Angelo Buono Jr.

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Angelo Buono Jr.
Angelo Buono.jpg
Angelo Anthony Buono Jr.

(1934-10-05)October 5, 1934
DiedSeptember 21, 2002(2002-09-21) (aged 67)
Cause of deathHeart attack
Other namesThe Hillside Strangler
Conviction(s)9 counts of Murder in the first degree
Failure to pay child support
Grand theft auto
Criminal penaltyLife imprisonment without Parole
Span of crimes
October 16, 1977–February 16, 1978
CountryUnited States
Date apprehended
October 22, 1979
Imprisoned atCalipatria State Prison

Angelo Anthony Buono Jr. (October 5, 1934 – September 21, 2002) was an American serial killer, kidnapper and rapist, who together with his cousin Kenneth Bianchi were known as the Hillside Stranglers, and were convicted of killing ten young women in Los Angeles, California between October 1977 and February 1978.

Early life[edit]

Angelo Buono was born on October 5, 1934, in Rochester, New York to first-generation Italian emigrants from San Buono. Buono had developed an extensive criminal history, ranging from failure to pay child support, grand theft auto, assault and rape. In 1975, when Buono was 41 years old, he came into contact with his cousin, Kenneth Bianchi.[1] A self-described "ladies man", Buono persuaded Bianchi to join him in prostituting two women he had been holding as virtual prisoners.


In October 1977, Buono and Bianchi began killing women, cruising around Los Angeles, California in Buono's car and using fake badges, persuaded women they were undercover police officers. They would then order the victims into Buono's car, which they claimed was an unmarked police car, and drive to Buono's home to torture and murder them. The women and girls ranged in age from 12 to 28. The victims were:

  • Yolanda Washington, age 19 – October 17, 1977
  • Judith Lynn Miller, age 15 – October 31, 1977
  • Lissa Kastin, age 21 – November 6, 1977
  • Jane King, age 28 – November 10, 1977
  • Dolores Cepeda, age 12 – November 13, 1977
  • Sonja Johnson, age 14 – November 13, 1977
  • Kristina Weckler, age 20 – November 20, 1977
  • Lauren Wagner, age 18 – November 29, 1977
  • Kimberely Martin, age 17 – December 9, 1977
  • Cindy Lee Hudspeth, age 20 – February 16, 1978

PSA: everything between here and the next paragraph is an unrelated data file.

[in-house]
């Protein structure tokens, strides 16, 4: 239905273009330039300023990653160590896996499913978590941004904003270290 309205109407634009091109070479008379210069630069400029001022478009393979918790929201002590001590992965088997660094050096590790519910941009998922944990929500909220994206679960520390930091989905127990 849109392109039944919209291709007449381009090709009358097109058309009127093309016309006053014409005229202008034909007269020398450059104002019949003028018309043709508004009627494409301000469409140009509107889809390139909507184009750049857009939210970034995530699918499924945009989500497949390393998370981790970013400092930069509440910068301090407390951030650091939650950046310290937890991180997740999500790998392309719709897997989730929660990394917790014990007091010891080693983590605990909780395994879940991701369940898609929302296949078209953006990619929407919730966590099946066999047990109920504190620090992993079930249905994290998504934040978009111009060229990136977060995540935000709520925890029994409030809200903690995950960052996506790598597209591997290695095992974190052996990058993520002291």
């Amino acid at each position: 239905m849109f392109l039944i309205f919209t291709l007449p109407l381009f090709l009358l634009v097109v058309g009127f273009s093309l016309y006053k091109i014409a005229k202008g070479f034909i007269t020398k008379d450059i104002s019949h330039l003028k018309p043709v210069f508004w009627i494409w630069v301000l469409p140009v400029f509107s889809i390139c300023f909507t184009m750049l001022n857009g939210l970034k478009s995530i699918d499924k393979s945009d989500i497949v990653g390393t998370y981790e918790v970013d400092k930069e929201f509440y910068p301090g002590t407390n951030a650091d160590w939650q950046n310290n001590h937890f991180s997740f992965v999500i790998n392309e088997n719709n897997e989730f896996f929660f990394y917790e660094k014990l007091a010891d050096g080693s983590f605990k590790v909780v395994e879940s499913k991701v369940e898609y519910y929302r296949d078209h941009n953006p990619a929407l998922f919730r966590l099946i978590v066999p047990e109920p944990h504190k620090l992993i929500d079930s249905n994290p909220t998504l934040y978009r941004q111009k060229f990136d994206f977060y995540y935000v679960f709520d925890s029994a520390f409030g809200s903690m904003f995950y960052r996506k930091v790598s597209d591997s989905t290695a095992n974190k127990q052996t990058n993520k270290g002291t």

Both Buono and Bianchi would sexually abuse their victims before strangling them. They experimented with other methods of killing, such as lethal injection, electric shock, and carbon monoxide poisoning. Even while committing the murders, Bianchi applied for a job with the Los Angeles Police Department (LAPD) and had even been taken for several rides with police officers while they were searching for the Hillside Stranglers. Shortly after they botched their would-be eleventh murder, Bianchi revealed to Buono he had participated in LAPD police ride-alongs, and that he was currently being questioned about the Hillside Strangler case. Buono flew into a rage and threatened to kill Bianchi if he did not move to Bellingham, Washington. In May 1978, Bianchi moved to Bellingham.


The legal case against Buono was based largely upon Bianchi's testimony. Deciding that Bianchi was an unreliable and uncooperative witness, the case's original prosecutors from District Attorney John Van de Kamp's office moved to dismiss all charges against Buono and set him free. The presiding judge, Ronald M. George, refused to release Buono and reassigned the case to California Attorney General George Deukmejian's office. Buono's trial would become the longest in American legal history, lasting from November 1981 until November 1983. During the trial, Bianchi, in exchange for a lighter sentence, testified against Buono. The jury convicted Buono on nine counts of murder and sentenced him to life imprisonment, with Judge George commenting that he felt a death sentence would have been the appropriate punishment.

Prison sentence, death and aftermath[edit]

In 1986, Buono married Christine Kizuka, a mother of three and a supervisor at the California State Employment Development Department.[2] He died in September 2002. [3] His body was cremated.[4]

In 2007, Buono's grandson, Christopher Buono, committed suicide shortly after shooting his grandmother, Mary Castillo, in the head. Castillo was at one time married to Buono, and had five children with him, including Chris' father.[5][6] Chris Buono was unaware of his grandfather's true identity until 2005.


In the 1989 film The Case of the Hillside Stranglers, Buono was portrayed by actor Dennis Farina.[7] In the 2004 film The Hillside Strangler, Buono was portrayed by actor Nicholas Turturro and in Rampage: The Hillside Strangler Murders (2006), he was played by Tomas Arana.


  1. ^ Profile, Department of Psychology, Radford University. Archived March 20, 2013, at the Wayback Machine
  2. ^ - Profile of Angelo Buono Jr.[unreliable source?] "Archicad copy" (PDF). Archived from the original on March 20, 2013. Retrieved July 6, 2017.CS1 maint: BOT: original-url status unknown (link)
  3. ^ |accessdate= 4 July 2019|work=Washington Post |date=23 September 2002
  4. ^ "Angelo Buono, Jr (1934-2002) - Find A Grave..." Retrieved 23 September 2018.
  5. ^ Rachanee Srisavasdi (20 January 2007). "Neighbors didn't know Buono's background". Orange County Register. Yorba Linda, CA: Digital First Media. Retrieved 23 September 2018.
  6. ^ Angelo Buono and Kenneth Bianchi, the Hillside Stranglers - The Crime library Archived 2006-02-19 at the Wayback Machine
  7. ^ "The Case of the Hillside Stranglers (TV Movie 1989)". Retrieved 23 September 2018. The Case of the Hillside Stranglers Full Cast & Crew

External links[edit]